A driving force behind that theory was the conceit that celebrities felt more relatable to the masses than models. “Hardly anyone thinks they can look like a supermodel, whereas a movie star, as unrealistic as it sounds, offers some sort of attainability,” Leo Braudy, author of The Frenzy of Renown: Fame and Its History, points out.

And these days, it seems, accessibility has never been more important to customers. Runway shows have started to reflect this shift as well over the last few decades: The advent of fashion bloggers in the late 2000s, as well as social media, have made shows available to a wider audience, be it through livestream technology or by way of “relatable” mega-influencers like Emma Chamberlain and Chiara Ferragni (who have become quite famous in their own right). Staging an entertaining show has become a key marketing strategy for luxury labels, and an unexpected star appearance is a fantastic way to get attention.

“Once you include consumers, you need to increase relevance and entertainment value,” Polizzi explains. “I think that’s why we’re starting to see a lot more celebrities involved.”

Enlisting VIPs as models is not the only way brands are generating buzz. They’re also intertwining the actual collections with bits of pop culture. Take this past NYFW, when Fendi joined forces with Sarah Jessica Parker for the 25th anniversary of the brand’s iconic Baguette bag (a Carrie Bradshaw go-to). Parker designed four sequined bags as part of the collaboration with Fendi, and two debuted as part of the label’s special collection made in partnership with Marc Jacobs.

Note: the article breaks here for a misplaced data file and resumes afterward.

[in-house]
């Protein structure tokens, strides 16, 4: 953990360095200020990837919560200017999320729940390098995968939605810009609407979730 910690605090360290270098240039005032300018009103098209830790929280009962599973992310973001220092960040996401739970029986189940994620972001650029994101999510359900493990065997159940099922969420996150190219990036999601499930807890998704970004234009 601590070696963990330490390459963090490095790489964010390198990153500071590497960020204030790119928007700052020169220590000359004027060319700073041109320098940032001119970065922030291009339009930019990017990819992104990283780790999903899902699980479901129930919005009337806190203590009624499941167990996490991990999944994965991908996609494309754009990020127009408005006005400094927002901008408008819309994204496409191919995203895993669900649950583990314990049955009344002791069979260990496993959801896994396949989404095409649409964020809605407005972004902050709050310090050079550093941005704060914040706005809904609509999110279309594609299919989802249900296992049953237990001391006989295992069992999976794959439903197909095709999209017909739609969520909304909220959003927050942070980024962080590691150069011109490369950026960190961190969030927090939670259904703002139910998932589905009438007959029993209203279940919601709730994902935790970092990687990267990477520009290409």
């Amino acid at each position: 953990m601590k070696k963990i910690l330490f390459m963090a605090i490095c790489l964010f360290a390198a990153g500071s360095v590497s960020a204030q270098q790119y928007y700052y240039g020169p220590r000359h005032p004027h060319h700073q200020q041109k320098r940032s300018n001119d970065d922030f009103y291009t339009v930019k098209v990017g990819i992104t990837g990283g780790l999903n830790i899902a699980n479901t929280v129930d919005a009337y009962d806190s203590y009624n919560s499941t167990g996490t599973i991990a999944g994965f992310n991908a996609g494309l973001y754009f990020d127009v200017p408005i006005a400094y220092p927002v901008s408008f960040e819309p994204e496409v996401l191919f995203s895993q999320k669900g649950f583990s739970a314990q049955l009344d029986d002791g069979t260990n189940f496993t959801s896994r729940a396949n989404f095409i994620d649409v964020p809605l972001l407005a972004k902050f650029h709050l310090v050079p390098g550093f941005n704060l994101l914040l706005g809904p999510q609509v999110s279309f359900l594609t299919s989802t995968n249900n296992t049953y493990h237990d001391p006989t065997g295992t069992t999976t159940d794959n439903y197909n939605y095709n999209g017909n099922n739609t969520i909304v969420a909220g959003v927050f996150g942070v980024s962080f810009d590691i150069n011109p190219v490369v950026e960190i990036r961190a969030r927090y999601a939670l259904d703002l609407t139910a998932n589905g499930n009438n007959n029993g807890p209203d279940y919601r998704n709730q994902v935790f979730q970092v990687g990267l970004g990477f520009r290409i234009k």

Over in Paris, Chanel’s creative director, Virginie Viard, attributed the inspiration for her Spring/Summer 2023 show to Kristen Stewart, who’s been an ambassador for the house since 2013. “Of the people around me, she is the closest to Gabrielle Chanel — at least, to my idea of her. She understands Chanel, its clothes,” wrote Viard in the show notes. The runway was filled with lower-slung and oversized silhouettes that included baggy shorts and wide-leg suits. Many of the models showcased the styles with their hands buried deep in their pockets, a subtle tribute to Stewart’s signature red carpet pose.

(+)
Sarah Jessica Parker attends the FENDI 25th Anniversary of the Baguette event at NYFWSean Zanni/Getty Images Entertainment
(+)
Chanel Spring/Summer 2023Victor VIRGILE/Gamma-Rapho/Getty Images
1/2

“Having a celebrity be the inspiration really just shows that we’re being inspired by pop culture,” Polizzi says. Ambassadors have always been a useful way for houses to cater to consumers while representing the essence of the brand. And it’s likely what led Coach to roll out its announcement of Lil Nas X as their newest ambassador, culminating in the artist appearing in the brand’s most recent show.

At the end of the day, beloved actors, musicians, influencers, and athletes give fashion houses a bit of an edge in an increasingly competitive industry. But one could argue it’s also become so commonplace that the wow factor has worn off. Derek Blasberg, a freelancer writer and editor (and the former head of fashion and beauty at YouTube), noted this on Twitter. “Wondering if there’s ever been a time when high fashion has ever so closely intertwined itself with pop culture?” he tweeted, referencing Serena Williams at the Vogue World show in New York and Kanye West opening Balenciaga at Paris Fashion Week.

Still, whether this moment in fashion is a passing trend or here to stay, it’s worth noting that star-studded fashion months are a whole lot of fun to follow; it’s brief respite from these turbulent times in which we live. “It’s exciting to watch the shows in their entirety these days. I think that leads to those kind of reactive moments and those exciting moments for consumers,” Polizzi says. “Producing entertaining [shows] after coming out of such a dark and quiet time presents a brighter future.”